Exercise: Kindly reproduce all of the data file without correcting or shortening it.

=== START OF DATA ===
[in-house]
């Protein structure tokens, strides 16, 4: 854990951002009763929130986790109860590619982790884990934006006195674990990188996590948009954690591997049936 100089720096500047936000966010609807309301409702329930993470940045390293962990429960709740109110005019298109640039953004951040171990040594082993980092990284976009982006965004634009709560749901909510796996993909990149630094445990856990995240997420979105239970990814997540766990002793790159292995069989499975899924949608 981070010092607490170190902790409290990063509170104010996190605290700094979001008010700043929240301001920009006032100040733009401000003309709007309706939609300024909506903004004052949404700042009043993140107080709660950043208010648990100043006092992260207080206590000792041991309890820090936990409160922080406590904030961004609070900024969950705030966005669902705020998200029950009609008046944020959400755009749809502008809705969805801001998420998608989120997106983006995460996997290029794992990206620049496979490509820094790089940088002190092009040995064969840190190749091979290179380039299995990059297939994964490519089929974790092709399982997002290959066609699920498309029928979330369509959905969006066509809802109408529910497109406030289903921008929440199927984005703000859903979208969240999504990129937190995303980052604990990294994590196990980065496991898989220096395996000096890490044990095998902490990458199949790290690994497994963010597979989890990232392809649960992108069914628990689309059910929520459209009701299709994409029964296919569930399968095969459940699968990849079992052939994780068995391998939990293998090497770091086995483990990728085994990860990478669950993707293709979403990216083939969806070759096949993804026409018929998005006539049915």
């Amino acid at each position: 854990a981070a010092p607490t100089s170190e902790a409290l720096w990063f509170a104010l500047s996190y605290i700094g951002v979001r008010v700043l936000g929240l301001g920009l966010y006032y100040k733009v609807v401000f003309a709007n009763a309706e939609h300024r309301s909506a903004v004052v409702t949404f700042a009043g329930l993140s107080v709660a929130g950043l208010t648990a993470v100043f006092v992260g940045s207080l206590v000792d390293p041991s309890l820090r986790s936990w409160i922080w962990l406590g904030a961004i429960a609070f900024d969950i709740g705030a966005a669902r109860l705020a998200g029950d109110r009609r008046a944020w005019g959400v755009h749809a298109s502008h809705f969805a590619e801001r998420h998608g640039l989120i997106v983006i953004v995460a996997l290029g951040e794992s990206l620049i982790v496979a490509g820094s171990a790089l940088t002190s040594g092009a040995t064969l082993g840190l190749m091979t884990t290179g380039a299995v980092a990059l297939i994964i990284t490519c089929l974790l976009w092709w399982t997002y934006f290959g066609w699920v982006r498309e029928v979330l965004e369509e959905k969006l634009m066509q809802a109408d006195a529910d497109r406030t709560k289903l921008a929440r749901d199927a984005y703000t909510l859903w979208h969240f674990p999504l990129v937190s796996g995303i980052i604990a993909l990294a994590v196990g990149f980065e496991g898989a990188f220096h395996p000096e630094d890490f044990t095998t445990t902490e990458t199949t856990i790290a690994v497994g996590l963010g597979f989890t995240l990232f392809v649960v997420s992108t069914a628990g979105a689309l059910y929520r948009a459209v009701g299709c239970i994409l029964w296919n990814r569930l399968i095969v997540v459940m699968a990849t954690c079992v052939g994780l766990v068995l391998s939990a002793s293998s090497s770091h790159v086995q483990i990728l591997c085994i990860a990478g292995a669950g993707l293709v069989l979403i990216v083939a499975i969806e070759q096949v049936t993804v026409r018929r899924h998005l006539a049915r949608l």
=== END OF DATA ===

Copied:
[in-house]
């Protein structure tokens, strides 16, 4: 854990951002009763929130986790109860590619982790884990934006006195674990990188996590948009954690591997049936 100089720096500047936000966010609807309301409702329930993470940045390293962990429960709740109110005019298109640039953004951040171990040594082993980092990284976009982006965004634009709560749901909510796996993909990149630094445990856990995240997420979105239970990814997540766990002793790159292995069989499975899924949608 981070010092607490170190902790409290990063509170104010996190605290700094979001008010700043929240301001920009006032100040733009401000003309709007309706939609300024909506903004004052949404700042009043993140107080709660950043208010648990100043006092992260207080206590000792041991309890820090936990409160922080406590904030961004609070900024969950705030966005669902705020998200029950009609008046944020959400755009749809502008809705969805801001998420998608989120997106983006995460996997290029794992990206620049496979490509820094790089940088002190092009040995064969840190190749091979290179380039299995990059297939994964490519089929974790092709399982997002290959066609699920498309029928979330369509959905969006066509809802109408529910497109406030289903921008929440199927984005703000859903979208969240999504990129937190995303980052604990990294994590196990980065496991898989220096395996000096890490044990095998902490990458199949790290690994497994963010597979989890990232392809649960992108069914628990689309059910929520459209009701299709994409029964296919569930399968095969459940699968990849079992052939994780068995391998939990293998090497770091086995483990990728085994990860990478669950993707293709979403990216083939969806070759096949993804026409018929998005006539049915």
């Amino acid at each position: 854990a981070a010092p607490t100089s170190e902790a409290l720096w990063f509170a104010l500047s996190y605290i700094g951002v979001r008010v700043l936000g929240l301001g920009l966010y006032y100040k733009v609807v401000f003309a709007n009763a309706e939609h300024r309301s909506a903004v004052v409702t949404f700042a009043g329930l993140s107080v709660a929130g950043l208010t648990a993470v100043f006092v992260g940045s207080l206590v000792d390293p041991s309890l820090r986790s936990w409160i922080w962990l406590g904030a961004i429960a609070f900024d969950i709740g705030a966005a669902r109860l705020a998200g029950d109110r009609r008046a944020w005019g959400v755009h749809a298109s502008h809705f969805a590619e801001r998420h998608g640039l989120i997106v983006i953004v995460a996997l290029g951040e794992s990206l620049i982790v496979a490509g820094s171990a790089l940088t002190s040594g092009a040995t064969l082993g840190l190749m091979t884990t290179g380039a299995v980092a990059l297939i994964i990284t490519c089929l974790l976009w092709w399982t997002y934006f290959g066609w699920v982006r498309e029928v979330l965004e369509e959905k969006l634009m066509q809802a109408d006195a529910d497109r406030t709560k289903l921008a929440r749901d199927a984005y703000t909510l859903w979208h969240f674990p999504l990129v937190s796996g995303i980052i604990a993909l990294a994590v196990g990149f980065e496991g898989a990188f220096h395996p000096e630094d890490f044990t095998t445990t902490e990458t199949t856990i790290a690994v497994g996590l963010g597979f989890t995240l990232f392809v649960v997420s992108t069914a628990g979105a689309l059910y929520r948009a459209v009701g299709c239970i994409l029964w296919n990814r569930l399968i095969v997540v459940m699968a990849t954690c079992v052939g994780l766990v068995l391998s939990a002793s293998s090497s770091h790159v086995q483990i990728l591997c085994i990860a990478g292995a669950g993707l293709v069989l979403i990216v083939a499975i969806e070759q096949v049936t993804v026409r018929r899924h998005l006539a049915r949608l």